The role of pre-defined microporosity in catalytic site formation for the oxygen reduction reaction in iron- and nitrogen-doped carbon materials†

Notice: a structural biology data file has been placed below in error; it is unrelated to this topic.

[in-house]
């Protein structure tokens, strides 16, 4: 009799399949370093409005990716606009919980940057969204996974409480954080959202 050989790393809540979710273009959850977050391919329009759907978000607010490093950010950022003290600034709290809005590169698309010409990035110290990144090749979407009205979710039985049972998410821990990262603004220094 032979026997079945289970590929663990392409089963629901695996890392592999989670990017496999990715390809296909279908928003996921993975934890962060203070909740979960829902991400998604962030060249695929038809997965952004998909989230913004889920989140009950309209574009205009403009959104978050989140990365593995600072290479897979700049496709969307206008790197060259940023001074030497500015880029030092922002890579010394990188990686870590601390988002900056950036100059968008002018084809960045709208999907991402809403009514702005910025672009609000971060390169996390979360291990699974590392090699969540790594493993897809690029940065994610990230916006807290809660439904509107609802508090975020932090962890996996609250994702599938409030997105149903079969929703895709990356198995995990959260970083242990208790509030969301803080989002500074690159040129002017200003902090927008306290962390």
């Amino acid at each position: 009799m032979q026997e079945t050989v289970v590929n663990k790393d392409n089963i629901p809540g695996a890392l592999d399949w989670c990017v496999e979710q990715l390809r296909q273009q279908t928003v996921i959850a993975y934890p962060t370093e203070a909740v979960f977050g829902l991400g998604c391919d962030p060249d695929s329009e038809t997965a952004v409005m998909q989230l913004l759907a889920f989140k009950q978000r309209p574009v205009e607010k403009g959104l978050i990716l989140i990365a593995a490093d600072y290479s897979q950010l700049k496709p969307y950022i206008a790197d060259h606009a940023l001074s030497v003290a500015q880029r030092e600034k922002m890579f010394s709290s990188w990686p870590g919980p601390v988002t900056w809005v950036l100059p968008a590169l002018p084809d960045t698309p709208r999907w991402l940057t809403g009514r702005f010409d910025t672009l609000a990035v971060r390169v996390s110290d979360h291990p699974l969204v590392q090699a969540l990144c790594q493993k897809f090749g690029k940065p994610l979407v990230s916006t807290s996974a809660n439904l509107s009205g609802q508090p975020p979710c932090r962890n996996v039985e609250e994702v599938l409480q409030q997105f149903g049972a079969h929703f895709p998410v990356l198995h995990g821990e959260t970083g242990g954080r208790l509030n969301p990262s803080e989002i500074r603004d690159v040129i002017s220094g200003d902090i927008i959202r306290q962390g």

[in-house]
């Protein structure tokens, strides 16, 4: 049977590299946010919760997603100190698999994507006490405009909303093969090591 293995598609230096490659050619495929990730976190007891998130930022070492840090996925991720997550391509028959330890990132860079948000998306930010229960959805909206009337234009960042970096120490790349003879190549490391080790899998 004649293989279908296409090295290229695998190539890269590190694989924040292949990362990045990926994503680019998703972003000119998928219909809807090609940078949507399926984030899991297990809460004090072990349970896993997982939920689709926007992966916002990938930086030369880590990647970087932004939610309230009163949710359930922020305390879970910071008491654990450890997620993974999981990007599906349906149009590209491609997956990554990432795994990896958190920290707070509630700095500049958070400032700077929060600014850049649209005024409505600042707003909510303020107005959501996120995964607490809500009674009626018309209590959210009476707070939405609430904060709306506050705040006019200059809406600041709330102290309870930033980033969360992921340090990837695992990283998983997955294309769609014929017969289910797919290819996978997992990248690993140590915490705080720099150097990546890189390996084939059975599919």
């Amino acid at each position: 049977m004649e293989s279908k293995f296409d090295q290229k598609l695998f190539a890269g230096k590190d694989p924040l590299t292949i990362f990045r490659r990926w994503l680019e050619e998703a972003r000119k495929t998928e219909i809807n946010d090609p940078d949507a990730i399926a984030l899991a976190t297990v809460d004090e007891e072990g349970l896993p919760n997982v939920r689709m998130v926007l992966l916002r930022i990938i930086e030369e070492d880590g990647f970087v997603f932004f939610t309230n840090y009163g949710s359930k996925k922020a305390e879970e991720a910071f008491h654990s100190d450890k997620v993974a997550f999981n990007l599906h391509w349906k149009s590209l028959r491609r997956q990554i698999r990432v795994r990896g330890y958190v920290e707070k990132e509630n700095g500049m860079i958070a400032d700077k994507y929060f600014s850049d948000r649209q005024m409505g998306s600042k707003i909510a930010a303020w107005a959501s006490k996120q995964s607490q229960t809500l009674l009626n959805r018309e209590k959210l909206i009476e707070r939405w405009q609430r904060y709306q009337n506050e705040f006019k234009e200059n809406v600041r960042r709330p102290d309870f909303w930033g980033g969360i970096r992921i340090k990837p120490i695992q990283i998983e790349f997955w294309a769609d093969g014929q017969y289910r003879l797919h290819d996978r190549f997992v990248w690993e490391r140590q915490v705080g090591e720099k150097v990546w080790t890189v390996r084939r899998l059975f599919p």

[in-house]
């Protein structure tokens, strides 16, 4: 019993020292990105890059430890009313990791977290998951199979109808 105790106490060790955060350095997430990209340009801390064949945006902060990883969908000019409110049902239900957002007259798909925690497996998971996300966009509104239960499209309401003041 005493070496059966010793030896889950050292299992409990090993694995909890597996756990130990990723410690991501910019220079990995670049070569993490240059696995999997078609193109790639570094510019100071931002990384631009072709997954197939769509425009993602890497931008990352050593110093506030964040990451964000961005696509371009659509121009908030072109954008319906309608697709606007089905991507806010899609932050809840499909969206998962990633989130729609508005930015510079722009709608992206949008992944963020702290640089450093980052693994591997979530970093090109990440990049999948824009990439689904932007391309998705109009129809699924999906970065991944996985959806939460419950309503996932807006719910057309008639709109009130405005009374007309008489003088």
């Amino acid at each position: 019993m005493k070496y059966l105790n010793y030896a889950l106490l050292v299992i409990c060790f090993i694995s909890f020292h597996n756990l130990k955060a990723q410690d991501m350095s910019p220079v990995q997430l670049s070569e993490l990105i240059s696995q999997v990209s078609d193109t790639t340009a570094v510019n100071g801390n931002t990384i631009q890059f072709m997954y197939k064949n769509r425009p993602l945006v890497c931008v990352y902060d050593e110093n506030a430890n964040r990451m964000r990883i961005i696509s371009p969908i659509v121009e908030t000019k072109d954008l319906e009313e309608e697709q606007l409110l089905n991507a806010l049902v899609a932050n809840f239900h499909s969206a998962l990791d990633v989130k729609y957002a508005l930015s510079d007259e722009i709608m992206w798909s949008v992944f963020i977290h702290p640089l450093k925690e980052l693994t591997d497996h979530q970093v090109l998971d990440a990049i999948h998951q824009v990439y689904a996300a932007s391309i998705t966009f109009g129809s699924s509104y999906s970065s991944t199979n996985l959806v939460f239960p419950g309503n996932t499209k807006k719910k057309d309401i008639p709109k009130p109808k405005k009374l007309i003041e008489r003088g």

The microporous structure of Fe–N-doped carbon (Fe–N–C) catalysts plays a pivotal role in the oxygen reduction reaction (ORR) because the catalytically active N-coordinated Fe ion sites are located within accessible micropores (<2 nm). However, the distinct role of carbon support microporosity in the formation of catalytic sites in Fe–N–C catalysts remains unclear. Here, we report the effect of the pre-defined microporosity of the parent carbon support on the catalytic site density resulting from Fe–N–C catalyst synthesis, and its ultimate effect on ORR activity. The porosity, pore size distribution, and specific surface area of the carbon supports are initially controlled by using hot CO2 treatment. Then, Fe and N are doped into these supports by precursor impregnation and subsequent pyrolysis. In the synthesized Fe–N–C catalysts, the more developed microporosity in the parent carbon supports facilitates more iron and nitrogen contents, especially pyridinic nitrogen, and Fe–N–Cs derived from carbon supports with higher microporosities show enhanced ORR activity, strongly suggesting that a high catalytic site density can be achieved by utilizing carbon supports with well-developed microporosities. The most active Fe–N–C catalyst prepared using our synthetic route exhibits ORR activity comparable to that of a commercial Pt-based catalyst in alkaline media.